“But, basically, it is a ‘vanilla’ corporate bond fund,” Tajana Greil-Castro, the fund’s portfolio manager and a director at Muzinich, told FSA on a recent visit to Hong Kong.
“We don’t use leverage or derivatives to ramp up the yield, nor do we invest in [bond-equity] hybrids, such as Co-Cos [contingent convertible bonds issued by banks] due to their higher credit and extension risk as well as their greater volatility.”
“Our investors’ preference is for a ‘cash-plus-plus’ type of fund. That is, a portfolio with the low volatility and high liquidity of a money market fund, but that maximises yield-carry [spread or excess yield over government bill and bond] through credit analysis,” she said.
The $11.67bn fund was incepted in November 2003 and is authorised for sale in Singapore to private banks and accredited high net-worth investors.
Its gross annualised return since inception is 3.83% (3.20% net of expenses and fees), according to the fund’s factsheet, compared with 1.72% annualised return by its benchmark, the BofA Merrill Lynch German Government Bond (1-3 year) index.
However its 6.91% three-year cumulative performance is less than the global corporate bond sector average, according to FE Analytics, but so is the fund’s annualised volatility, which is only 1.45%.
Muzinich Enhancedyield Short-Term Fund portfolio characteristics
|3-year annualised (gross) return*|
|3-year annualised (net) return*|
|3-year annualised volatility*|
|Average credit rating|
|Yield to worst*|
|Duration to worst (yrs)|
|Spread to worst (bps)|
Source: Fund factsheet, 31 May 2019. *Euro (base currency) unit class
Greil-Castro believes the fund’s strategy is a better “alternative to those funds that invest in very short-duration, high yield bonds” because there is less credit risk.
“Sub-investment grade bonds can provide high yields but they are typically speculative, and issuers are more vulnerable to liquidity or refinancing difficulties,” she said.
Nevertheless, the fund can invest up to 40% of its assets in “junk bonds”, but its current exposure is 25% and falling.
“Reliable cash flow in order to service their debt is a critical factor for many high yield borrowers. Increasing economic uncertainty, with indications of a global slowdown, as well as greater asset price volatility led us to start reducing credit risk about 18 months ago,” said Greil-Castro.
Among investment grade bonds, issues denominated in euros for similar credits tend to trade at a yield premium , and the fund has had an average weight of 65% to Western Europe since inception. Financials, especially banks, comprise about 36% of the current portfolio, and include UBS and Credit Suisse – but also Barclays, Deutsche and Unicredit.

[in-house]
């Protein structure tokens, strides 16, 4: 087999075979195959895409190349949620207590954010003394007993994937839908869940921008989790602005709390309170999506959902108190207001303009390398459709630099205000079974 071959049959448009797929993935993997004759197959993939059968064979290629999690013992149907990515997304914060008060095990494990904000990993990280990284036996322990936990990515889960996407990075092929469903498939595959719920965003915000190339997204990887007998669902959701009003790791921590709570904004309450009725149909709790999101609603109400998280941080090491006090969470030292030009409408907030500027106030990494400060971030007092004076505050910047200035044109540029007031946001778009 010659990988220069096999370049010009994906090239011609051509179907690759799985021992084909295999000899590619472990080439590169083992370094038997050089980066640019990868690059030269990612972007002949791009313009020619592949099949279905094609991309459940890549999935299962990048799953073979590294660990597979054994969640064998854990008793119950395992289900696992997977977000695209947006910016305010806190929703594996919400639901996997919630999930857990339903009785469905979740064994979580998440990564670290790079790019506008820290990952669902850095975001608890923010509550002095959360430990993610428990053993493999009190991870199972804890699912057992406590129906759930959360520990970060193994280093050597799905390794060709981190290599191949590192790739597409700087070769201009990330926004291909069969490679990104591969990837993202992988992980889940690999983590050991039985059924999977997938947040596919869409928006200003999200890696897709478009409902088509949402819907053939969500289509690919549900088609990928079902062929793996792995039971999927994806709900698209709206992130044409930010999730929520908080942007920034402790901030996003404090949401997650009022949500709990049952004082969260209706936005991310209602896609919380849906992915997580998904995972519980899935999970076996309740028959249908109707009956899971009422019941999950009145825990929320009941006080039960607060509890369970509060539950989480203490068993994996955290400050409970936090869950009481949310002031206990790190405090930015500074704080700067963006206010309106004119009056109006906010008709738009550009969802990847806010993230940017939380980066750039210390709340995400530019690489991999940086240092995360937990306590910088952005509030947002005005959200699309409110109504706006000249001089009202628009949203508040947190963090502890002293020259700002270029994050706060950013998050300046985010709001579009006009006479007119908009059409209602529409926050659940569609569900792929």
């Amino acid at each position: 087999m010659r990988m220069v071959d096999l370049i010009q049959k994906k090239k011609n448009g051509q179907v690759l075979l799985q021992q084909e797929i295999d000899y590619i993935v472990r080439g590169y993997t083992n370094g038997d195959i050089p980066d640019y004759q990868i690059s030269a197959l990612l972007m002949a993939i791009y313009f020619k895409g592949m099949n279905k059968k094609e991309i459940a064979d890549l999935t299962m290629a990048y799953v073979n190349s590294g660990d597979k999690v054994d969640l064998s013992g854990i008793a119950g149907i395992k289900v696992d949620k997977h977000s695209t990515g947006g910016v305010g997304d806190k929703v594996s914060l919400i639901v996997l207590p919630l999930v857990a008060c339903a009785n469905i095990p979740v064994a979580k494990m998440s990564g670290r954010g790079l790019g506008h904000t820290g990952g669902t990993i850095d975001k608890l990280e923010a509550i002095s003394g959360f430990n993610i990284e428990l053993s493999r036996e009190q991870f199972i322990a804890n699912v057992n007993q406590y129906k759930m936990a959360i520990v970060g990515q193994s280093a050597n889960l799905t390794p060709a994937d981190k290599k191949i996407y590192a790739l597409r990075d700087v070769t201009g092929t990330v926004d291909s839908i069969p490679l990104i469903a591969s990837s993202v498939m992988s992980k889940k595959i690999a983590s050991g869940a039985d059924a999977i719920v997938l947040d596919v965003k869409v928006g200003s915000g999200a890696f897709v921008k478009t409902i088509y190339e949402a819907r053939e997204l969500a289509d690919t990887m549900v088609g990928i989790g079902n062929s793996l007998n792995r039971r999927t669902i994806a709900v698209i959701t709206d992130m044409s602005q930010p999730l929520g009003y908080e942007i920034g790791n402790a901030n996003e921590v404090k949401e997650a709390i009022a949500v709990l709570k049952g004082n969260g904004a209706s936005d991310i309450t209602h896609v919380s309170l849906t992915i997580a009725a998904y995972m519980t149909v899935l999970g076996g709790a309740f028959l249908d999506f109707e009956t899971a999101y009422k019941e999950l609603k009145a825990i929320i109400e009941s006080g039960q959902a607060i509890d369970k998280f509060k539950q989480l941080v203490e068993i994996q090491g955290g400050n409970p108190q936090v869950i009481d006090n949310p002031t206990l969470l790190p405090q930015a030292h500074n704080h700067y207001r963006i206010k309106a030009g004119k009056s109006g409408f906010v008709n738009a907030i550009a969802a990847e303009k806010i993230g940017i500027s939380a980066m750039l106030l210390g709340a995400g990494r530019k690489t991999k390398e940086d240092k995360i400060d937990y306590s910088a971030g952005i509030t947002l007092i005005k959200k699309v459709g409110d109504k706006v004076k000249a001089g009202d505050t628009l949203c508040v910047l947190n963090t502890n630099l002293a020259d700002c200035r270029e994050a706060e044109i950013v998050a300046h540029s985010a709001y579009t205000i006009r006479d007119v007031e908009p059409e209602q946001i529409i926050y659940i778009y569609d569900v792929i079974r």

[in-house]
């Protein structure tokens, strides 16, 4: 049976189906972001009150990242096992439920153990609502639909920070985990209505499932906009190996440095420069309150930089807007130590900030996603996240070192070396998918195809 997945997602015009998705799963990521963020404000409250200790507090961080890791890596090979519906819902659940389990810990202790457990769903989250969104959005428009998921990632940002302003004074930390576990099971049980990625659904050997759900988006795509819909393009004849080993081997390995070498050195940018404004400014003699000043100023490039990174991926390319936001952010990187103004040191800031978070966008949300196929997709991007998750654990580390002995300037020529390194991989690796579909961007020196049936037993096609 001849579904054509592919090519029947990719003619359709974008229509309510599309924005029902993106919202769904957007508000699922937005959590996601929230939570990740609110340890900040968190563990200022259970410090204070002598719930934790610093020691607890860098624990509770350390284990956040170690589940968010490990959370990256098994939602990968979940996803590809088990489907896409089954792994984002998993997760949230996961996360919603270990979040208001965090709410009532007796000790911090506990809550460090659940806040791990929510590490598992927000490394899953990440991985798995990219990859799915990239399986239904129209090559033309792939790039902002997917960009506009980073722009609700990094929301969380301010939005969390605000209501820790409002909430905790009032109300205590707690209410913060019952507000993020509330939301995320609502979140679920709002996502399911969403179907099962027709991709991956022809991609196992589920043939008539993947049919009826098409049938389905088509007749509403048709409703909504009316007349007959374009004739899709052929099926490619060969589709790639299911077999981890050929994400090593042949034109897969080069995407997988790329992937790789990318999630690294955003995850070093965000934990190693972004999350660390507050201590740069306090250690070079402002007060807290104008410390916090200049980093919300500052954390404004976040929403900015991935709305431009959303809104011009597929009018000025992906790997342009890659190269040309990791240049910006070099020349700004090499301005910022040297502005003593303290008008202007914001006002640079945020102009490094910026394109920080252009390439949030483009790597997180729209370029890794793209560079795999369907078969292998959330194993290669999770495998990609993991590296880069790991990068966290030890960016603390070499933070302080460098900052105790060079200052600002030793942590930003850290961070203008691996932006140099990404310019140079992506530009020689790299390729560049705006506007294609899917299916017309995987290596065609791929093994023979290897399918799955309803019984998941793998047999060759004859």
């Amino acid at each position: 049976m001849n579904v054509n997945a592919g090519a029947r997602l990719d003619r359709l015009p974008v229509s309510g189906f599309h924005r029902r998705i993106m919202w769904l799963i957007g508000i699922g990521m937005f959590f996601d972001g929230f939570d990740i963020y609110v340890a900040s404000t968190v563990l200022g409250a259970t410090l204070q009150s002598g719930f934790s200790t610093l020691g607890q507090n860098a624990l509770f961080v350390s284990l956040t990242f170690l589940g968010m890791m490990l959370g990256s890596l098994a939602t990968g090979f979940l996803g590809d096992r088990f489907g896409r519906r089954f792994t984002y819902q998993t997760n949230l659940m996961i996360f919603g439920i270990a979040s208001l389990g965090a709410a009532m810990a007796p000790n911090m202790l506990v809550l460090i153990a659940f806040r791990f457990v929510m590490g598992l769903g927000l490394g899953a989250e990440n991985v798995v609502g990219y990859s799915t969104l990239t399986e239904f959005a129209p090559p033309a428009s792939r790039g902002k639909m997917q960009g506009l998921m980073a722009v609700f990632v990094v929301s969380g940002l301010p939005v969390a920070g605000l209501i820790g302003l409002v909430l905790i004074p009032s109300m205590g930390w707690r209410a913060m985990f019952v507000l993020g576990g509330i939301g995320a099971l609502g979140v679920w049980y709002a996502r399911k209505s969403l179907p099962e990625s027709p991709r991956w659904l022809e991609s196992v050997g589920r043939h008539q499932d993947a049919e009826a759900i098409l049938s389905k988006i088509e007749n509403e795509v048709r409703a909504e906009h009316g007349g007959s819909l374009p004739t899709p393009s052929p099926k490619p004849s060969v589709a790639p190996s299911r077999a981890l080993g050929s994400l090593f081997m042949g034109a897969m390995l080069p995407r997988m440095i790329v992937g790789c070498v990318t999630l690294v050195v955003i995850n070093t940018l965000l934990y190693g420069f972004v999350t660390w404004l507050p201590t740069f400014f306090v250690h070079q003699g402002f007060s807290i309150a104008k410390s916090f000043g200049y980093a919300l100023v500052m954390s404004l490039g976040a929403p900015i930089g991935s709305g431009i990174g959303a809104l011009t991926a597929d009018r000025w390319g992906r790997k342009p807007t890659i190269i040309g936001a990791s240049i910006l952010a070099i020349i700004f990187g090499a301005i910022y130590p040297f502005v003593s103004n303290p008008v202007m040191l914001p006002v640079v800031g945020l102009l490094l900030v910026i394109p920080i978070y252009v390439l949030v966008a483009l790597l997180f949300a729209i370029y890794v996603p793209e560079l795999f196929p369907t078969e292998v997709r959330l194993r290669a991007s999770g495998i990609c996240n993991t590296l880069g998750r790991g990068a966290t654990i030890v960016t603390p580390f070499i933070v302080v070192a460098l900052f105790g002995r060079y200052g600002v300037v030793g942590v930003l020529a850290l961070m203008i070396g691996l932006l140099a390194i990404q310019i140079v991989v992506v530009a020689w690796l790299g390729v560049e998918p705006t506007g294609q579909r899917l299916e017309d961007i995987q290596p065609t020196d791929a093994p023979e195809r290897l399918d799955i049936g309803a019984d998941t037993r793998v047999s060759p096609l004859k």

Greil-Castro avoids investment grade bonds that trade on tight spreads due to their name recognition or their preponderant inclusion in benchmark indices. These are mainly A- credits, and the result its that the portfolio tilts towards bonds rated BBB-.
“We believe robust, fundamental research is the long-term driver of attractive, risk-adjusted returns, complemented by ongoing rigorous risk oversight and portfolio monitoring on a daily basis,” she said.
“The biggest risk to the fund is that interest rates and government bond yields in developed markets – especially in Europe – are already very low and it is hard to see how they can fall much further.
“The danger is that if credit spreads were to widen, the fund might lack the mitigating boost to returns from falling rates.”
Greil-Castro insisted that liquidity is not a problem for the nearly $12bn sized fund, despite the wide dealing spreads and small volume quotes in the still manually-traded corporate bond market.
“We have strong, deep-rooted relationships with a selected number of [bank] market-makers, with whom we can quietly work single orders worth tens of millions [of euros or dollars] or even several in one day. The market maker will find counter-parties on the other side of our order, or maybe match it with an ETF transaction,” she said.
“There is always liquidity for the right client. Besides, the fund has a cash buffer of $200m – just 1.5% of the fund’s assets – to meet any sudden cash withdrawals.”
Potential mismatches between illiquid holdings by funds that are are vulnerable to daily investor outflows has been highlighted by a series of blow-ups, notably with GAM’s Absolute Return Bond Fund range and Neil Woodford’s Equity Income Fund, from which withdrawals were suddenly suspended earlier this month.
Muzinich Enhancedyield Short-Term Fund vs sector average